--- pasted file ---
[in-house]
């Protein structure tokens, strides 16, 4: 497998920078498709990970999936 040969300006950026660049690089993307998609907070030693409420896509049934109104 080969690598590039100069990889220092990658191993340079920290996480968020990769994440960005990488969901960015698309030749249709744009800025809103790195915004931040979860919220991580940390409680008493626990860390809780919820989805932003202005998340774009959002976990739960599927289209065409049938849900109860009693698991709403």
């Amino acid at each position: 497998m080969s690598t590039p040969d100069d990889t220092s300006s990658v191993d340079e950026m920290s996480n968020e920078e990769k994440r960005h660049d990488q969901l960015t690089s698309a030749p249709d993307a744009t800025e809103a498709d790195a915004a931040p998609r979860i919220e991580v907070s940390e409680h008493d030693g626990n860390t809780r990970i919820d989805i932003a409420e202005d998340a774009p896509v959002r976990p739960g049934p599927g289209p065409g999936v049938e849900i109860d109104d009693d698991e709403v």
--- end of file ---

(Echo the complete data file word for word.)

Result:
[in-house]
């Protein structure tokens, strides 16, 4: 497998920078498709990970999936 040969300006950026660049690089993307998609907070030693409420896509049934109104 080969690598590039100069990889220092990658191993340079920290996480968020990769994440960005990488969901960015698309030749249709744009800025809103790195915004931040979860919220991580940390409680008493626990860390809780919820989805932003202005998340774009959002976990739960599927289209065409049938849900109860009693698991709403």
């Amino acid at each position: 497998m080969s690598t590039p040969d100069d990889t220092s300006s990658v191993d340079e950026m920290s996480n968020e920078e990769k994440r960005h660049d990488q969901l960015t690089s698309a030749p249709d993307a744009t800025e809103a498709d790195a915004a931040p998609r979860i919220e991580v907070s940390e409680h008493d030693g626990n860390t809780r990970i919820d989805i932003a409420e202005d998340a774009p896509v959002r976990p739960g049934p599927g289209p065409g999936v049938e849900i109860d109104d009693d698991e709403v």